North American commodity resin prices have been active in the first month of 2016, with polypropylene prices on the rise while prices for polyethylene and PVC have declined.
Regional PP supplies remain tight, allowing a 3-cent-per-pound price hike to take hold since Jan. 1. That represents half of a 6-cent move originally announced by suppliers. They're expected to push for the remaining 3 cents in February.
The January hike marks the fourth straight month that North American PP prices have increased. Those increase combined have pushed prices up an average of 10 cents per pound.
Most recently, Ineos Olefins & Polymers USA on Jan. 18 announced force majeure production limits on copolymer PP made at its Chocolate Bayou plant in Alvin, Texas. Output at the site, which has nearly 1 billion pounds of annual PP capacity, will be limited until mid-February because of an equipment failure, according to industry sources.
“With the lack of new PP capacity and incremental resin demand growth, PP capacity utilization has creeped up to the point where PP producers have been able to move into a seller's market and increase their margins over monomer drastically over the last year and a half,” said market analyst Phil Karig in an email.
“PP producers were really able to demonstrate their pricing power in January by increasing PP prices even as crude oil prices plummeted,” he added. “Looking forward, there is no substantial new PP capacity other than plant de-bottlenecking that is scheduled to come on line anytime soon. Substantial pricing power will remain in PP sellers' hands for the foreseeable future.”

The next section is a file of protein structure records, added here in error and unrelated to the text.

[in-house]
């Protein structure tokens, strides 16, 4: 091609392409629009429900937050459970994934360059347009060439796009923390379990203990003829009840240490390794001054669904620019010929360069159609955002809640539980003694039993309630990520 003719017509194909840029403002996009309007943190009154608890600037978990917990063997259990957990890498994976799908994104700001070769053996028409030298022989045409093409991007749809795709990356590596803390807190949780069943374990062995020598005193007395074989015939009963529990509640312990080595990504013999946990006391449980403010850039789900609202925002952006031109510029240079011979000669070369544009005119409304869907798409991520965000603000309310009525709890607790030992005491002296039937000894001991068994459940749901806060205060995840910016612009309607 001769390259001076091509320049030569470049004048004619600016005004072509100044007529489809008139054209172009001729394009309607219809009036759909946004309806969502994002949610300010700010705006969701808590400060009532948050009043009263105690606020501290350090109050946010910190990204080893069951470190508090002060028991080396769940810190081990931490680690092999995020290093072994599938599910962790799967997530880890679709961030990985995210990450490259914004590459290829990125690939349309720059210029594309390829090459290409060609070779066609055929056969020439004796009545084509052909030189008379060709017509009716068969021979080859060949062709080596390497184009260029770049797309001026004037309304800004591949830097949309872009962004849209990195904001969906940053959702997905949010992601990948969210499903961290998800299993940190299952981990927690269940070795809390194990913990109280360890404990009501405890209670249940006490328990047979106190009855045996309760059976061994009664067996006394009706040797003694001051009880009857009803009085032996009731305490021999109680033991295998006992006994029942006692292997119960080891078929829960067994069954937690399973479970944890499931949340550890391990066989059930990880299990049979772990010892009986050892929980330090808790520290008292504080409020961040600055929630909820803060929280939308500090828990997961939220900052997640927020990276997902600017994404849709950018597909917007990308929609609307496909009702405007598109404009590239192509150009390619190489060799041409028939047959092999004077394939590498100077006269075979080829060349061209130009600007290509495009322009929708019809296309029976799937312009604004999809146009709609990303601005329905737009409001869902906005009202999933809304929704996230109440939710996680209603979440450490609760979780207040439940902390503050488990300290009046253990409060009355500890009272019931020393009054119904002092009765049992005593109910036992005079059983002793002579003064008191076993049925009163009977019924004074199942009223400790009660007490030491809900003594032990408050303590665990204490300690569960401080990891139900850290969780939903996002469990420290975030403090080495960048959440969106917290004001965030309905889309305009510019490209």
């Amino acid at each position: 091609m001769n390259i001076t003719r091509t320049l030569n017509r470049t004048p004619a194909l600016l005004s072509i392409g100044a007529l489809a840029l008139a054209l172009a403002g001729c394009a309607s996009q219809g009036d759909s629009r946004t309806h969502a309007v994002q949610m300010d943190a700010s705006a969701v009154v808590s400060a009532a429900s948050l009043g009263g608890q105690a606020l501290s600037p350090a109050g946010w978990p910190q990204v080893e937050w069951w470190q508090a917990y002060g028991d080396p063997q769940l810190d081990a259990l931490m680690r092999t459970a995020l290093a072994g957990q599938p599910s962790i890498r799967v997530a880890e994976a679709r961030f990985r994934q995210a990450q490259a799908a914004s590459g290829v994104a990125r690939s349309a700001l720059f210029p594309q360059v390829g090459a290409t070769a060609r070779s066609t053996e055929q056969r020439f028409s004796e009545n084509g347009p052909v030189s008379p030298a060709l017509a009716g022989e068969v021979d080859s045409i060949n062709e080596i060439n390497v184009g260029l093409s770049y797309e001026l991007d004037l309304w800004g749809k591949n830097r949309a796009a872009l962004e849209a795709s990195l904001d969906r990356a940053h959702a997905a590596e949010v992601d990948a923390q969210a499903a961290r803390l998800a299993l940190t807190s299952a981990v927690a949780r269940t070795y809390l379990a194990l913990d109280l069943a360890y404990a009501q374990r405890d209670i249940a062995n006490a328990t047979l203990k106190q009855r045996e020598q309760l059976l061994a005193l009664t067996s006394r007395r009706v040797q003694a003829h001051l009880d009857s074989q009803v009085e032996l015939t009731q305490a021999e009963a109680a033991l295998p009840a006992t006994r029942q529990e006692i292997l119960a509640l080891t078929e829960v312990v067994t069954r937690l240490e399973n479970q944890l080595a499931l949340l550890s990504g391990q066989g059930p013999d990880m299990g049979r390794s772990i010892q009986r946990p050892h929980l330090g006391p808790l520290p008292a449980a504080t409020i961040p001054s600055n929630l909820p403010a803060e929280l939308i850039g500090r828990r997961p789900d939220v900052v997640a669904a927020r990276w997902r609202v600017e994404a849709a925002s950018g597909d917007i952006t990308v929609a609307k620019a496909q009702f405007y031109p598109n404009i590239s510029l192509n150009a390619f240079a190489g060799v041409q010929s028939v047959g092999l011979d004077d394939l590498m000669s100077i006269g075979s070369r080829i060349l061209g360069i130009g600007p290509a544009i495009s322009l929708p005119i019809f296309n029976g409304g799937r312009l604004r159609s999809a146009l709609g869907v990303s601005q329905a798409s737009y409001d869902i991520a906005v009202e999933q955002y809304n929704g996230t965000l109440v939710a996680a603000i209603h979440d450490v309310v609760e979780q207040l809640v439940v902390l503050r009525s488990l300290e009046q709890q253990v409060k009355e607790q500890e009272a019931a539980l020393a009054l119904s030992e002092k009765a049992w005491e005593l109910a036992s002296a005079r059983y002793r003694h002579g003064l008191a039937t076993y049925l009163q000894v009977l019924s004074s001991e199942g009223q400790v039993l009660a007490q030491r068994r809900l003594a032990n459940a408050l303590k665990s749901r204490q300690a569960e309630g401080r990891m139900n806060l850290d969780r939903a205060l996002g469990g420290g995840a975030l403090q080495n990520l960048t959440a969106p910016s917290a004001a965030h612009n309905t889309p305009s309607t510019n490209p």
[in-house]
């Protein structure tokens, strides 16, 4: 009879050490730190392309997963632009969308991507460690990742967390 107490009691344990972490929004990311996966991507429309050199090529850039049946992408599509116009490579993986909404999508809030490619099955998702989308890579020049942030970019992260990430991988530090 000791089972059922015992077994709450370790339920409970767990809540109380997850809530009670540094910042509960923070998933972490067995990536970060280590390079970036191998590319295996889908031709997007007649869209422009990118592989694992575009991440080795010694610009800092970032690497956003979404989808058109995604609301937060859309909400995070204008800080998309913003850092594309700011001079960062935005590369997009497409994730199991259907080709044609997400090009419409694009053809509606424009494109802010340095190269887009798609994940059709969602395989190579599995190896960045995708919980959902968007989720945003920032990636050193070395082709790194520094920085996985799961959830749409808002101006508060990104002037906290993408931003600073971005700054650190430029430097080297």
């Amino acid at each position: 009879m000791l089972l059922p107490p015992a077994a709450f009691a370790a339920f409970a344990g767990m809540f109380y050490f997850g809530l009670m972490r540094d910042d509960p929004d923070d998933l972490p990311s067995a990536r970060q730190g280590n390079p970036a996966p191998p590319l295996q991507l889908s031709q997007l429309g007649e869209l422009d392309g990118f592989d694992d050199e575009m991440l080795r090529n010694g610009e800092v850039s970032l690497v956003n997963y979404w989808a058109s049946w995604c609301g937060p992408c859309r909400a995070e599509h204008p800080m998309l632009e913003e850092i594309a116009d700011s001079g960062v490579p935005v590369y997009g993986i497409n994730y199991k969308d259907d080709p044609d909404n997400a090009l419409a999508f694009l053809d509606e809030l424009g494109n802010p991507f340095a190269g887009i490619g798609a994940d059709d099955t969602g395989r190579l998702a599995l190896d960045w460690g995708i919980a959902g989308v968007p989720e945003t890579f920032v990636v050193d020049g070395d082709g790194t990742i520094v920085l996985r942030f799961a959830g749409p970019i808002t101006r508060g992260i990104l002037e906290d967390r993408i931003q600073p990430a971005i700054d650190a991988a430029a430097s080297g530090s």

This ongoing tightness might lead North American processors to look outside of the region to meet their PP needs, according to Karig, managing director with Mathelin Bay Associates in St. Louis.
“The fastest way for PP processors to reduce their costs is to locate and source imported PP when they can find it,” he said. “PP prices in the Mideast, including Turkey and Israel, are currently as much as 25 cents or more lower than in the U.S.
“The gap between the U.S. and the rest of the world is large enough to offset the costs of freight and duty as well as the hassles of extended shipping times and having to take deliveries in 1-ton bags rather than in bulk.”
North American PP sales grew 5.3 percent in 2015 to more than 17.2 billion pounds, according to the American Chemistry Council in Washington. Domestic market growth of 6.3 percent was tempered somewhat by a drop of almost 23 percent in export sales.
Some regional PP end markets surpassed that 6.3 percent growth average. Sales into injection molded housewares soared 12.2 percent, while PP sales into sheet jumped 13.6 percent. PP sales into oriented film were up 7.3 percent.
Polyethylene prices slide
In PE, prices have fallen an average of 3 cents per pound since Jan. 1, driven lower by plummeting global oil prices. Crude oil prices have been below $30 per barrel in recent weeks — only 18 months after being above the $100 mark. Although natural gas is used as a feedstock in most North American PE, oil prices remain a price-setter for PE on a global basis.